With all the bright lights, shooting pictures on the red carpet poses a challenge, even when there are no physical obstructions.
A tech novice, sporting a simple bridge camera, is likely to come away with photos that fall short of professional quality.
Alas, this gallery, and this website as a whole, can only aspire to a makeshift, Wikipedia level of photography.
Above: the staircase where guests made their entrance onto the red carpet at TIFF 2015.
Below: a worker breaks down the section of red carpet leading up to the stage.
Below: a flowing fountain wall in Roku-Roku (a.k.a. ”66”) Plaza, on the way back out of Roppongi Hills.
Throughout the 2015 festival, five Japanese master chefs served up "Tokyo Cinema Cuisine" from food trucks inside the arena. For filmgoers, this provided a rare opportunity to get an affordable taste of a Michelin 3-star restaurant like Sushi Yoshitake.
Mackerel pressed sushi with whole-grain rice ...
Mori Tower, centerpiece of the Roppongi Hills complex, circa October 2016 ...
Waiting in line on the hillside steps above the arena, on the opening day of TIFF 2016 ...
In the morning, free tickets are issued for the public viewing area inside the arena. The tickets are limited to a few hundred, but this year, The Gaijin Ghost did obtain one.
Now you will be able to see what it is like to watch the ceremony from inside the arena.
Below is the stage where the red carpet ends. Against the backdrop here, guests will stop and pose.
Video cameras are mounted in a central position, in front of the stage. Clips for the evening news and other media outlets likely originate here.
The first long stretch of red carpet runs alongside the TV Asahi building. Fans seeking autographs and up-close pics flock to this side of the arena.
Below, left: Haru Kuroki, the kimono-wearing face of TIFF 2016. Each year one actress is designated the official "festival muse."
Below, right: TIFF Director General Yasushi Shiina, who, in 2014, rolled out a new Asia-centric plan for the festival, to mixed results.
Shiina has drawn flak in THR for shifting the festival's focus, away from Hollywood films, to more insular Japanese fare. One upside, however, to TIFF's current Asia-first bent, is the rare opportunity to see homegrown Japanese films with English subtitles.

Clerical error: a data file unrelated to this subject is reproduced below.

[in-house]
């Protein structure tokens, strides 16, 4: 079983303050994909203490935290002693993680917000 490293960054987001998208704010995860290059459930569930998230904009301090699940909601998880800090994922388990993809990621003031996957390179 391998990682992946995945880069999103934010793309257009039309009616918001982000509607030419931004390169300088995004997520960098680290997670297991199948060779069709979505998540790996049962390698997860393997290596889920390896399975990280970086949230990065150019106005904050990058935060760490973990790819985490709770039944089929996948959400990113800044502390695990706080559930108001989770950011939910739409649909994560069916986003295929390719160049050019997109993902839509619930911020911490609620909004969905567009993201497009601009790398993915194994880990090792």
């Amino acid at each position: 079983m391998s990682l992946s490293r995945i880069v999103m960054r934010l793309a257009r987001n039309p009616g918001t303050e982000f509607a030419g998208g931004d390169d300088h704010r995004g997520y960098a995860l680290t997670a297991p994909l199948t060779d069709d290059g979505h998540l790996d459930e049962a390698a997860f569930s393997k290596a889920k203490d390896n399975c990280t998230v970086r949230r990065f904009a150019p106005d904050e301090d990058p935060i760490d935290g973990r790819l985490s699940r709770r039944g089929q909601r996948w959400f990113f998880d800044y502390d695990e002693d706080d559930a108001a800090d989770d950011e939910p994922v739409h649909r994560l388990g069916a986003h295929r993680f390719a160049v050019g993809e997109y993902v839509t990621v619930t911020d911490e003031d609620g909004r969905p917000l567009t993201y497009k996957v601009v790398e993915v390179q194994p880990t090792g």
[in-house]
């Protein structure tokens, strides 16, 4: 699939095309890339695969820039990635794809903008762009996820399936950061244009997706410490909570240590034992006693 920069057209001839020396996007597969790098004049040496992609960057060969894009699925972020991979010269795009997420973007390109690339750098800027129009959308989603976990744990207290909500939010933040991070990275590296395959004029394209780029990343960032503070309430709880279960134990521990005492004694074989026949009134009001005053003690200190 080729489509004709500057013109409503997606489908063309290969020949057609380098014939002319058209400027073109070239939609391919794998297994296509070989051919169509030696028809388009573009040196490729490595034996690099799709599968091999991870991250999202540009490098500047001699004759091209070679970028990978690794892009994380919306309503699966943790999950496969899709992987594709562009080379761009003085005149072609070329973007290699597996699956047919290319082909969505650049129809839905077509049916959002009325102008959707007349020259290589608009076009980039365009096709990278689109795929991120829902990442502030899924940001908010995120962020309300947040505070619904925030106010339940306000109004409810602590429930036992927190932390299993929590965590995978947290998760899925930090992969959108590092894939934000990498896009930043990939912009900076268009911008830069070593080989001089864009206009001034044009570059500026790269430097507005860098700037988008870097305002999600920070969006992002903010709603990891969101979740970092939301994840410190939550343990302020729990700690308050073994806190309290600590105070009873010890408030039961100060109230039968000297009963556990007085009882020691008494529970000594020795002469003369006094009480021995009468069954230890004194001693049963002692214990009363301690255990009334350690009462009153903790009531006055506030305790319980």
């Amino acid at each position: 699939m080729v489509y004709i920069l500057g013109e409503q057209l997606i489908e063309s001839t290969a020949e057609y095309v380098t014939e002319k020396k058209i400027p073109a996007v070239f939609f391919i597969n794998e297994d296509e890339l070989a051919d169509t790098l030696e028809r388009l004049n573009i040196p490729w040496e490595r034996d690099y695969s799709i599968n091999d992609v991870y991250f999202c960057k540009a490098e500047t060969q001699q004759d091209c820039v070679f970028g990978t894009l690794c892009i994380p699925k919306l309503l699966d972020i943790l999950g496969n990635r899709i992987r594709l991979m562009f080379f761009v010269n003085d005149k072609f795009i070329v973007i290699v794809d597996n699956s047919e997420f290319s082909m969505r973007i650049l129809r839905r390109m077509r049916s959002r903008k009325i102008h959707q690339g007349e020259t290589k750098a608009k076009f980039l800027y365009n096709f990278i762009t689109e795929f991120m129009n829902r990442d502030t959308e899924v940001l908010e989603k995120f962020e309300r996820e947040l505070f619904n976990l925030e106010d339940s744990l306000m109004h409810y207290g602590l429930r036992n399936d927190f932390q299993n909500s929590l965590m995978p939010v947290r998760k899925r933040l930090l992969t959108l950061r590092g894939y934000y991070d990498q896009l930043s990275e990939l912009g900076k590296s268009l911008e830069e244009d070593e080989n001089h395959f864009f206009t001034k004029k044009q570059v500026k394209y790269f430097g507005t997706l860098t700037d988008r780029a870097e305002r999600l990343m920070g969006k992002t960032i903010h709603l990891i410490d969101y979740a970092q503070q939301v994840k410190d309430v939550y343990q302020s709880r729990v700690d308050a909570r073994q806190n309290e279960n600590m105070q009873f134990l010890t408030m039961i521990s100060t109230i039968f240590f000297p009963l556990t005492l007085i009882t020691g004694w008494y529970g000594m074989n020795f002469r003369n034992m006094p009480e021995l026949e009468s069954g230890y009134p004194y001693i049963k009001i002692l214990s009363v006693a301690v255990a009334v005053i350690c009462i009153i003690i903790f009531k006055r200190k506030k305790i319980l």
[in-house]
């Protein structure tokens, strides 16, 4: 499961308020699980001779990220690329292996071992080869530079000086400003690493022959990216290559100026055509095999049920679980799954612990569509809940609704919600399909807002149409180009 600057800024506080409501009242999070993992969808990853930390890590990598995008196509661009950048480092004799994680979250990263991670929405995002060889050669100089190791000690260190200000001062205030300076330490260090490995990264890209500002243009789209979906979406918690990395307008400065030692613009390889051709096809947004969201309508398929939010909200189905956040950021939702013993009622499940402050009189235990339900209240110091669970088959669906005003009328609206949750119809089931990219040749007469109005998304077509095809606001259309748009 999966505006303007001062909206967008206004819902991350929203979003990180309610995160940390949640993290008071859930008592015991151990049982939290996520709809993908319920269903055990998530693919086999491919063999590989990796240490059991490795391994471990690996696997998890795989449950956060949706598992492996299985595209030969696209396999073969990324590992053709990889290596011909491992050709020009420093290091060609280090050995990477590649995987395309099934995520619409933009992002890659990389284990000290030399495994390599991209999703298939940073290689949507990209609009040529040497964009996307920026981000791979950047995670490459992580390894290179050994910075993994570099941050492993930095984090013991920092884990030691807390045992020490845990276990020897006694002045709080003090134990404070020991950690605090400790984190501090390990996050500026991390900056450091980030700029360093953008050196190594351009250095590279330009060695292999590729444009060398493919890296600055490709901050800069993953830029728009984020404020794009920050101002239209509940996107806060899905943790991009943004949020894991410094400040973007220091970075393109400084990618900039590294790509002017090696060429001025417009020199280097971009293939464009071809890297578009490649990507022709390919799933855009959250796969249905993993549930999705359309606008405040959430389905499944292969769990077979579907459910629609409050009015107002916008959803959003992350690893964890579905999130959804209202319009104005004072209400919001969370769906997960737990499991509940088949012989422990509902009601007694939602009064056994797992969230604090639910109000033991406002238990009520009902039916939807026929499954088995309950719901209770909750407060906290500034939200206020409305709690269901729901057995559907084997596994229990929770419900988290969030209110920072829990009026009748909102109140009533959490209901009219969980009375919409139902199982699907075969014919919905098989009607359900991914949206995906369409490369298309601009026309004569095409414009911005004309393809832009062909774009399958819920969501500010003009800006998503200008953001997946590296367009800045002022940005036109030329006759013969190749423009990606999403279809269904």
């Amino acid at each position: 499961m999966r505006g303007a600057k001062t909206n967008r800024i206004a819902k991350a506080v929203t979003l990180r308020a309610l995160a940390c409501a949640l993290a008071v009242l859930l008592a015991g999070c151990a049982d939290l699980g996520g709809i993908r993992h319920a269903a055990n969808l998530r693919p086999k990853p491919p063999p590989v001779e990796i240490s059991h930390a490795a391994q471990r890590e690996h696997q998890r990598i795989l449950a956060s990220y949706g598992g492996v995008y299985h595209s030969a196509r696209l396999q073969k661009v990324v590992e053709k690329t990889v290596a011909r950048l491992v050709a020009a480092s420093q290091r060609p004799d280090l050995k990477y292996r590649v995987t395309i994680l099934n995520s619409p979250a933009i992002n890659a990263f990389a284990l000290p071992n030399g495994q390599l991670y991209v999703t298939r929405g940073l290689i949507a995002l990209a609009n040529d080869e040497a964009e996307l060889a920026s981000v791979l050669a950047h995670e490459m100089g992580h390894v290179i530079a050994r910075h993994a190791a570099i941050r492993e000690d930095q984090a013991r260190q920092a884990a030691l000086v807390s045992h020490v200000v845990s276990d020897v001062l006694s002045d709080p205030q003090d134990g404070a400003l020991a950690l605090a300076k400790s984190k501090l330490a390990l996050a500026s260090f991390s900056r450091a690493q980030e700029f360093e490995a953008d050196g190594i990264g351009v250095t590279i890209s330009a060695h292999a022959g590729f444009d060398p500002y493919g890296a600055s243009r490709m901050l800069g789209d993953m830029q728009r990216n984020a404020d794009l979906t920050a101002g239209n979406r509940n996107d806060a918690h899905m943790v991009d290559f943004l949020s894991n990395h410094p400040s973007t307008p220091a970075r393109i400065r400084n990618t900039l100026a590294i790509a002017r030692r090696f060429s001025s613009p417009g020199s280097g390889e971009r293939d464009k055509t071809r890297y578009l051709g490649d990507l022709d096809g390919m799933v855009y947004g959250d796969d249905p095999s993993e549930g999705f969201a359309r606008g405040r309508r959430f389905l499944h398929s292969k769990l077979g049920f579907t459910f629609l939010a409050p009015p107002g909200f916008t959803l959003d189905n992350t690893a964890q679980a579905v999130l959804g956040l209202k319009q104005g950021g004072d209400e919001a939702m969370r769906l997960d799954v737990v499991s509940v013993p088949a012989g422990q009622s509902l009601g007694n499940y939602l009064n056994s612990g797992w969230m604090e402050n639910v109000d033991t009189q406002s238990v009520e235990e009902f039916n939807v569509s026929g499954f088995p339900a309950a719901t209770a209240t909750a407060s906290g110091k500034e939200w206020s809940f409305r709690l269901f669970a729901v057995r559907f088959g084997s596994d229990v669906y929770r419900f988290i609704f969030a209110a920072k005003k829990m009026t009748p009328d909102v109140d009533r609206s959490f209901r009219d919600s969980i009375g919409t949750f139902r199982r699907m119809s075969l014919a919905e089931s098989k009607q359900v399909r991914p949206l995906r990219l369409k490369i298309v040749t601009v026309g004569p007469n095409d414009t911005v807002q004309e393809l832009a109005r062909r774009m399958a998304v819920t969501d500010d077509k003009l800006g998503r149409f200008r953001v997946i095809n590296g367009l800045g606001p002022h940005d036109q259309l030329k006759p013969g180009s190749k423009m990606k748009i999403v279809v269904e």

A subtitled version of The Boy and the Beast, known in Japan as Bakemono no Ko, would otherwise prove elusive to U.S. iTunes Store customers. Unfortunately, in most cases, it seems that if and when anime films do get released stateside on iTunes, it is in dubbed form (better than nothing, but still disappointing for the casual anime fan, who bristles at the time-honored, yet questionable conceit of exaggerated English voices being substituted for the original Japanese.)
The Boy and the Beast screened at TIFF in 2015, and then again in 2016, as part of the rainbow-bright "World of Mamoru Hosada" retrospective. Outside his colorful anime world, Hosada himself appeared at Q&A screenings with an English interpreter.
Below: men in monochrome reality. From left to right: anime critic Ryusuke Hikawa, director Mamoru Hosada, and Studio Chizu producer Yuichiro Saito at TIFF 2016.
Hosada has been likened to the next Hayao Miyazaki. (Whereas Miyazaki, the semi-retired co-founder of Studio Ghibli, is a figure oft-venerated as the Walt Disney of Japan.)
Another contender for the vaunted title of “the new Miyazaki” is Makoto Shinkai, whose smash hit Your Name, or Kimi no Na wa, also screened with English subtitles at TIFF 2016. It remains to be seen whether either of these up-and-comers, Shinkai or Hosada, will have enough longevity to permanently fill the Miyazaki-shaped hole in anime.
Under the halcyon days of former chairman Tom Yoda, TIFF featured more mainstream films, plus an eco-friendly green carpet.
In 2010, for example, the festival opened and closed with a pair of Hollywood heavy-hitters: namely, The Social Network, directed by David Fincher, and The Town, directed by Ben Affleck. Three years later, director Paul Greengrass and star Tom Hanks were both on hand at the festival, as their film Captain Phillips kicked off the 26th edition of TIFF.
Alas, these days at TIFF, tumbleweeds blow by, in place of Hollywood prestige. On the red carpet, excitement lulls longer. Crickets chirp at times.
"On a rainy Tuesday evening, the searching eyes of fans, hoping for a celebrity sighting, could only look about helplessly. The 3-hour parade of unknown faces left many wondering when a star they recognized was going to grace the red carpet."
"Only at the end did Meryl Streep swoop in to rescue the festival from utter obscurity."
Streep was soon joined by Japanese Prime Minister Shinzo Abe, whose eyes seemed drawn to foreign paparazzi lenses.
As the nation's leader assumed the microphone position, he was flanked by Streep and Japanese actor Kenichi Matsuyama.
Matsuyama, of Death Note and Gantz fame, also starred in an adaptation of the Haruki Murakami bestseller Norwegian Wood. Tonight he was on hand with director Yoshitaka Mori and co-star Masahiro Higashide to promote Satoshi: A Move for Tomorrow.
With his method-like acting approach, Matsuyama gained weight for the title role of Satoshi, a cancer-stricken shogi master.
While Satoshi has no U.S. release date in sight, the film’s trailer makes for an interesting case study in Japanese movie previews.
Explanatory voiceover, guitar-driven J-pop, people crying and just generally emoting ... a lot of other trailers tick the same boxes.
Satoshi: A Move for Tomorrow actually served as the festival closer. The opening film of TIFF 2016 was Florence Foster Jenkins.
Streep's co-star, Hugh Grant, had been slated to appear with her, but he had to back out due to scheduling conflicts.
This left only Abe, to fill the void of A-listers with Streep, on what is fast-becoming the film festival fringe, here in Tokyo.
Coincidentally, Streep won her third Oscar for playing a Prime Minister. It was British PM Margaret Thatcher, in The Iron Lady. It was only natural, then, that the Japanese PM, Abe-san, would cite Streep's performance in that film as an inspiration.
This brings us full circle, back to the cover photo, for the gallery on our home page, where these and other Roppongi Hills photos are nested. With it, we have reached the end of this tour.
See you at TIFF 2017, for the 30th anniversary of the festival!